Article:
The glade beneath Bleobheris, the great oak, was a place of frequent rallies, a well-known travellers’ resting place and meeting ground for wanderers, and was famous for its tolerance and openness. The druids protecting the ancient tree called it the Seat of Friendship and willingly welcomed all comers. But even during an event as exceptional as the world-famous troubadour’s just-concluded performance the travellers kept to themselves, remaining in clearly delineated groups. Elves stayed with elves. Dwarfish craftsmen gathered with their kin, who were often hired to protect the merchant caravans and were armed to the teeth. Their groups tolerated at best the gnome miners and halfling farmers who camped beside them. All non-humans were uniformly distant towards humans. The humans repaid in kind, but were not seen to mix amongst themselves either. Nobility looked down on the merchants and travelling salesmen with open scorn, while soldiers and mercenaries distanced themselves from shepherds and their reeking sheepskins. The few wizards and their disciples kept themselves entirely apart from the others, and bestowed their arrogance on everyone in equal parts. A tight-knit, dark and silent group of peasants lurked in the background. Resembling a forest with their rakes, pitchforks and flails poking above their heads, they were ignored by all and sundry.
The exception, as ever, was the children. Freed from the constraints of silence which had been enforced during the bard’s performance, the children dashed into the woods with wild cries, and enthusiastically immersed themselves in a game whose rules were incomprehensible to all those who had bidden farewell to the happy years of childhood. Children of elves, dwarves, halflings, gnomes, half-elves, quarter-elves and toddlers of mysterious provenance neither knew nor recognised racial or social divisions. At least, not yet.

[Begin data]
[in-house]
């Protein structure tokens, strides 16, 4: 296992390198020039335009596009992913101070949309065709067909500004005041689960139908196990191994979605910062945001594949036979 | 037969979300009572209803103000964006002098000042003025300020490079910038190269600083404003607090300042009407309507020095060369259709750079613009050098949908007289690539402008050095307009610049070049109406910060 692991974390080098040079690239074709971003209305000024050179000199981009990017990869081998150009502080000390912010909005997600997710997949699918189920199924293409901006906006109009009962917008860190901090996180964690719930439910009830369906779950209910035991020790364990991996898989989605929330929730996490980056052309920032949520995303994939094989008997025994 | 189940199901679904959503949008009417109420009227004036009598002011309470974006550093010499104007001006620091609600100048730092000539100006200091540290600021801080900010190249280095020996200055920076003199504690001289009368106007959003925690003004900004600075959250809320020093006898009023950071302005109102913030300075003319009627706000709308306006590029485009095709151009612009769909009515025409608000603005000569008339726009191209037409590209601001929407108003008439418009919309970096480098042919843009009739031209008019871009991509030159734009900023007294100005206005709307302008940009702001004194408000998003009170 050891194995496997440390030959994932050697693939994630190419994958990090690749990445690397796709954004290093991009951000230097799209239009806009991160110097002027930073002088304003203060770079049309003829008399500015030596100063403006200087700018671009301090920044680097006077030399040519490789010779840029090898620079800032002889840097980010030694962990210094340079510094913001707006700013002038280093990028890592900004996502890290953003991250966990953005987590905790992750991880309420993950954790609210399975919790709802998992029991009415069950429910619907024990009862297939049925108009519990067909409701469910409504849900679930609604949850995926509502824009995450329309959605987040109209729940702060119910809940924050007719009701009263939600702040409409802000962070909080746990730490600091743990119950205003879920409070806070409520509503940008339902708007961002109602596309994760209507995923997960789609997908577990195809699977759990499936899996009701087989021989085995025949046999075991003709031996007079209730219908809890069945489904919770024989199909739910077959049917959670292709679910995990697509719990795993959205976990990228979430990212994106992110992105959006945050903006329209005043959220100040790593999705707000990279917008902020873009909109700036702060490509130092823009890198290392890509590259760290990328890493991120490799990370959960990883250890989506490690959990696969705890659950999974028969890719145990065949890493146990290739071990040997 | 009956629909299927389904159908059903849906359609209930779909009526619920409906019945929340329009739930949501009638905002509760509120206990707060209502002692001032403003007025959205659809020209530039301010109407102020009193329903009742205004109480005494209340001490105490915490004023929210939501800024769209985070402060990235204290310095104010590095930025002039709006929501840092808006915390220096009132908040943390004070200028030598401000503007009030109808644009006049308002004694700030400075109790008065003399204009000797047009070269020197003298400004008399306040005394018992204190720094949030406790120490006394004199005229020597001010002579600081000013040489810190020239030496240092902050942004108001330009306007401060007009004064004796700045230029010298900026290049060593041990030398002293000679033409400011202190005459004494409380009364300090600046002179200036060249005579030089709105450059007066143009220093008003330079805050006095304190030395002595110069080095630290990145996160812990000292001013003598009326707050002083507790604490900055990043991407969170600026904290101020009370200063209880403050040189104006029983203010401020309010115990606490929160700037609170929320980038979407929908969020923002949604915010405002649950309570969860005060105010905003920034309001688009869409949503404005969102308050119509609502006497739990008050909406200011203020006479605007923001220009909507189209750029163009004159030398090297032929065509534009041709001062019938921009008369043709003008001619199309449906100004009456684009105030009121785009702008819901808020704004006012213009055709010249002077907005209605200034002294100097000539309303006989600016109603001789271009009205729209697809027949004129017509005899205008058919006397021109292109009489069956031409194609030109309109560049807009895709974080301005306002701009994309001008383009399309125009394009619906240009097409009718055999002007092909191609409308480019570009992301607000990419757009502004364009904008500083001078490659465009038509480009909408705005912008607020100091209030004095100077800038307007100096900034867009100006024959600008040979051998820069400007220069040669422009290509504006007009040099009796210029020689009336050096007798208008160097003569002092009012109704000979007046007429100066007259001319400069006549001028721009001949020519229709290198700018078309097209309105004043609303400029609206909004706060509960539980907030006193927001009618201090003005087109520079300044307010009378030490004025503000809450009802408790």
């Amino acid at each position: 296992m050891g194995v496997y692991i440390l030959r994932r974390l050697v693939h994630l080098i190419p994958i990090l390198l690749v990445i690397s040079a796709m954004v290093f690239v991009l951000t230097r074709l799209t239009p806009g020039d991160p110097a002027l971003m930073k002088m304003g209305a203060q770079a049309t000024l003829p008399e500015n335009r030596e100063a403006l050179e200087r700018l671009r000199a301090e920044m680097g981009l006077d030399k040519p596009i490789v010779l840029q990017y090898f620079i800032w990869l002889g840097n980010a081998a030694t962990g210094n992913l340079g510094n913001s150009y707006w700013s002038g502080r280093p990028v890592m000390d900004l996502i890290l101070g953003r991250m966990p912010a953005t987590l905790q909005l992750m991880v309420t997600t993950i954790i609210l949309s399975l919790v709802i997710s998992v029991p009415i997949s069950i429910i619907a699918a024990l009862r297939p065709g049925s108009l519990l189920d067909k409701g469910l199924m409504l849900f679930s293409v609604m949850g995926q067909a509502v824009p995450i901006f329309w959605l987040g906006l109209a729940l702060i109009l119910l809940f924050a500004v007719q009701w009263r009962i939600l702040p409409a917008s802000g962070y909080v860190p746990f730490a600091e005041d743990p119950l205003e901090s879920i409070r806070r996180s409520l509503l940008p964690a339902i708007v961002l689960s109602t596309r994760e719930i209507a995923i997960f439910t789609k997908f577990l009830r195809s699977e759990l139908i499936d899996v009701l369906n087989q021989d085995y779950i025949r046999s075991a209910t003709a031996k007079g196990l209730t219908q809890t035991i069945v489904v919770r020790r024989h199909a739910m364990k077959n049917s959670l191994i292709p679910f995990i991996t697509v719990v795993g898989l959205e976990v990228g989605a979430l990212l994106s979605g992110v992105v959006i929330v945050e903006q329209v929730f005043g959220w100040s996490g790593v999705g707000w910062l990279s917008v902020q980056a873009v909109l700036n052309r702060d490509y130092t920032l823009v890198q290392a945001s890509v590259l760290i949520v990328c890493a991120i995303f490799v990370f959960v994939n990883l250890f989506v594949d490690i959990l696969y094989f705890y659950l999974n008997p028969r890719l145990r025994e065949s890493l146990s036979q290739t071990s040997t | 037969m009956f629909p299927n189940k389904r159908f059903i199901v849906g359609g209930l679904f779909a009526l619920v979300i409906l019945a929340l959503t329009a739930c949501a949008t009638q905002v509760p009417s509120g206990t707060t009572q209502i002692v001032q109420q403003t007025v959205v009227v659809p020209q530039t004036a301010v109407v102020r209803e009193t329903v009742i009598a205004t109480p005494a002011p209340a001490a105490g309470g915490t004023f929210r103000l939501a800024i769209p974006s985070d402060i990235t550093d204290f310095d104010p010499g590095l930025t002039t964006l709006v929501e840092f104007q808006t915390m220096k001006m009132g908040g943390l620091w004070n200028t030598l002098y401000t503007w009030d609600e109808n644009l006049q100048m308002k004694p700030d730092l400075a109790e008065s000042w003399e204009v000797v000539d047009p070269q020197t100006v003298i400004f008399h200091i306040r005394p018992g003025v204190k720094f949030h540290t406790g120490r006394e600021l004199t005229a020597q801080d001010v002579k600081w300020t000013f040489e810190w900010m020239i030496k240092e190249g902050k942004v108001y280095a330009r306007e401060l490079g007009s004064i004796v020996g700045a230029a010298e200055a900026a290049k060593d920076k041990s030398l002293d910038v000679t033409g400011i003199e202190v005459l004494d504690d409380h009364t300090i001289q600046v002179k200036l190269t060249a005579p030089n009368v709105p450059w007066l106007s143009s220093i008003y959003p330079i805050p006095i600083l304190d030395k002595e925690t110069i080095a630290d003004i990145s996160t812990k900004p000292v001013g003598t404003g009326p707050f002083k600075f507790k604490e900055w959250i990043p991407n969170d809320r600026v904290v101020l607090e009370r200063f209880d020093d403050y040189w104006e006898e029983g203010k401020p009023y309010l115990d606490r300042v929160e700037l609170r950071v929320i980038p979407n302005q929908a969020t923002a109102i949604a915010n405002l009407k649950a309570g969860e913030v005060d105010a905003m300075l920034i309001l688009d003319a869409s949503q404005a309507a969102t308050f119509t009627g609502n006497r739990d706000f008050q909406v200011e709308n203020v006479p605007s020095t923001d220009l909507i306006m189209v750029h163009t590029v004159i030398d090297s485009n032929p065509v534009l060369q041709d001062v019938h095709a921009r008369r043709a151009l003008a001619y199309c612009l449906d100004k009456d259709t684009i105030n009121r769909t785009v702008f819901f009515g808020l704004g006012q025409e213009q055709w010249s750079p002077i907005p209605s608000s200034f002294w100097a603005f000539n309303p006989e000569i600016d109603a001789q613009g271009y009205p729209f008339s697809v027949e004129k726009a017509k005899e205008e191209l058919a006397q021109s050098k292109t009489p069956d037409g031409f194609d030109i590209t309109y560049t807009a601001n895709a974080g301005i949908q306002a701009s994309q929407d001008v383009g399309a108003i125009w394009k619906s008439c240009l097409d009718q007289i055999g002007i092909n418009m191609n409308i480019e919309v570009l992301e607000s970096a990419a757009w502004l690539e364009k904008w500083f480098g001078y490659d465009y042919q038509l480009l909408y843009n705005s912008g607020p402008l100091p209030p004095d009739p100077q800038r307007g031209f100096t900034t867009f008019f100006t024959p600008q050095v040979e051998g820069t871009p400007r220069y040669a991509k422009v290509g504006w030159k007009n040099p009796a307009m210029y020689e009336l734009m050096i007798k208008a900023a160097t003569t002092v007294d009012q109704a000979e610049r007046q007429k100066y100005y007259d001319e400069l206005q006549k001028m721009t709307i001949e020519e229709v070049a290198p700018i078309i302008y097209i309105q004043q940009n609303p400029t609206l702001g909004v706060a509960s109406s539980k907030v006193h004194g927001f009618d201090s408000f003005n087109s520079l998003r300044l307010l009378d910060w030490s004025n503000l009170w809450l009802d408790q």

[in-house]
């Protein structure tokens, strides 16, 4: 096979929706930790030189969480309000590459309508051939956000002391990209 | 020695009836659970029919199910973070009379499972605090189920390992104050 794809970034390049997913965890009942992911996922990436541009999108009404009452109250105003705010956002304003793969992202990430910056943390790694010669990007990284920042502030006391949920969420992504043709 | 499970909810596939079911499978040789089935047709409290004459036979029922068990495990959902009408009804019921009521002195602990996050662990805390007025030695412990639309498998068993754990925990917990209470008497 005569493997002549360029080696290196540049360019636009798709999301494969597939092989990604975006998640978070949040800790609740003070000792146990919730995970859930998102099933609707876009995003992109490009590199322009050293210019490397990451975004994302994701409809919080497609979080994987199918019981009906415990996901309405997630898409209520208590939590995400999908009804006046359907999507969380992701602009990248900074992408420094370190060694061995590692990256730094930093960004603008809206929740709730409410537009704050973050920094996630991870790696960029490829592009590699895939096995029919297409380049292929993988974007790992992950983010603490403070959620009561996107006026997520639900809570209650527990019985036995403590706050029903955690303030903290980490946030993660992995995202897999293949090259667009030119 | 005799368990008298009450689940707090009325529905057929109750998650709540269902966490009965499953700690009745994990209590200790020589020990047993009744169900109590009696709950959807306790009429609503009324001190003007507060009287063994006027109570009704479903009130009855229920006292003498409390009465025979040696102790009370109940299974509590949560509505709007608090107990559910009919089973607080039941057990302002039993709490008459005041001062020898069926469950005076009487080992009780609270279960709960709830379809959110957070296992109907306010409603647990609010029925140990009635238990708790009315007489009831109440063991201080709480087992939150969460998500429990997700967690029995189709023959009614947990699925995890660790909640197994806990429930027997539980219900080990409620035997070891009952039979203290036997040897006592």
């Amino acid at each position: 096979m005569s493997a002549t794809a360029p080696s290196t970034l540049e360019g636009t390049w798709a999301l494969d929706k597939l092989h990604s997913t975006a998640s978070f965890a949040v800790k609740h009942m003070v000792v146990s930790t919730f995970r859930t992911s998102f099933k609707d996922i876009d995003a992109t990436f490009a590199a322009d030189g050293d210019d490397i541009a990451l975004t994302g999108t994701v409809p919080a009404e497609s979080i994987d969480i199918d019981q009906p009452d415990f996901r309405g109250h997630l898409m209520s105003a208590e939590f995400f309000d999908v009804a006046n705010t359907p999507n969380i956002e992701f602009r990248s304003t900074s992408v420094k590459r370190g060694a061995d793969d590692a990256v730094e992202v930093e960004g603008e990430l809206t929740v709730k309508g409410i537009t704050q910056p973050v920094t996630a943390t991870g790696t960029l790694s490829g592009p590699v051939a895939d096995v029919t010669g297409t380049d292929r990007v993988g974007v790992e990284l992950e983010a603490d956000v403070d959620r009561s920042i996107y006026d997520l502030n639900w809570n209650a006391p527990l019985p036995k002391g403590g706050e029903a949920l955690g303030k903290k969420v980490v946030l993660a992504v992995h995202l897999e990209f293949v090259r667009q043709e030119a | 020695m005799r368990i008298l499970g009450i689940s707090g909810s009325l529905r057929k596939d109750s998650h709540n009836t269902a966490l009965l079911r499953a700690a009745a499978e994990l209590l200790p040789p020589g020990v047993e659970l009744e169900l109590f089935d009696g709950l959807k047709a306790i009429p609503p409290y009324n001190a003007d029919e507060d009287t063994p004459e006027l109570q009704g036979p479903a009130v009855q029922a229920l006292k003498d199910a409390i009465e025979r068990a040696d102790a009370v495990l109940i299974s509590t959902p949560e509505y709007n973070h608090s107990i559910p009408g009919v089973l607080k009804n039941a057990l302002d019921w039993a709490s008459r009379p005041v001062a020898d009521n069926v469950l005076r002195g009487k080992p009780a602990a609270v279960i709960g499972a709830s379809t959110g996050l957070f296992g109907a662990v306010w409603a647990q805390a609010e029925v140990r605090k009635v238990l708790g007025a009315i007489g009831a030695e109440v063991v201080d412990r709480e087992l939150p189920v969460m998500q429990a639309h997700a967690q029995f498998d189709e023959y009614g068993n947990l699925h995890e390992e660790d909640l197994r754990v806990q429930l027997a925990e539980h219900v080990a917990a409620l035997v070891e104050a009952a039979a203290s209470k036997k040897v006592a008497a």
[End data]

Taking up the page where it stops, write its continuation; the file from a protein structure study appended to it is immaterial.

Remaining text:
“Indeed!” shouted one of the knights present in the glade, who was as thin as a beanpole and wearing a red and black tunic emblazoned with three lions passant. “The wizard speaks the truth! The ballads were beautiful. Upon my word, honourable Dandilion, if you ever pass near Baldhorn, my lord’s castle, stop by without a moment’s hesitation. You will be welcomed like a prince– what am I saying? Welcomed like King Vizimir himself! I swear on my sword, I have heard many a minstrel, but none even came close to being your equal, master. Accept the respect and tributes those of us born to knighthood, and those of us appointed to the position, pay to your skills!”
Flawlessly sensing the opportune moment, the troubadour winked at his apprentice. The boy set his lute aside and picked up a little casket which served as a collection box for the audience’s more measurable expressions of appreciation. He hesitated, ran his eyes over the crowd, then replaced the little casket and grabbed a large bucket standing nearby. Master Dandilion bestowed an approving smile on the young man for his prudence.
“Master!” shouted a sizeable woman sitting on a cart, the sides of which were painted with a sign for “Vera Loewenhaupt and Sons,” and which was full of wickerwork. Her sons, nowhere to be seen, were no doubt busy wasting away their mother’s hard-earned fortune. “Master Dandilion, what is this? Are you going to leave us in suspense? That can’t be the end of your ballad? Sing to us of what happened next!”
“Songs and ballads” – the musician bowed – “never end, dear lady, because poetry is eternal and immortal, it knows no beginning, it knows no end—”
“But what happened next?” The tradeswoman didn’t give up, generously rattling coins into the bucket Dandilion’s apprentice held out to her. “At least tell us about it, even if you have no wish to sing of it. Your songs mention no names, but we know the witcher you sing of is no other than the famous Geralt of Rivia, and the enchantress for whom he burns with love is the equally famous Yennefer. And the Child Surprise, destined for the witcher and sworn to him from birth, is Cirilla, the unfortunate Princess of Cintra, the town destroyed by the Invaders. Am I right?”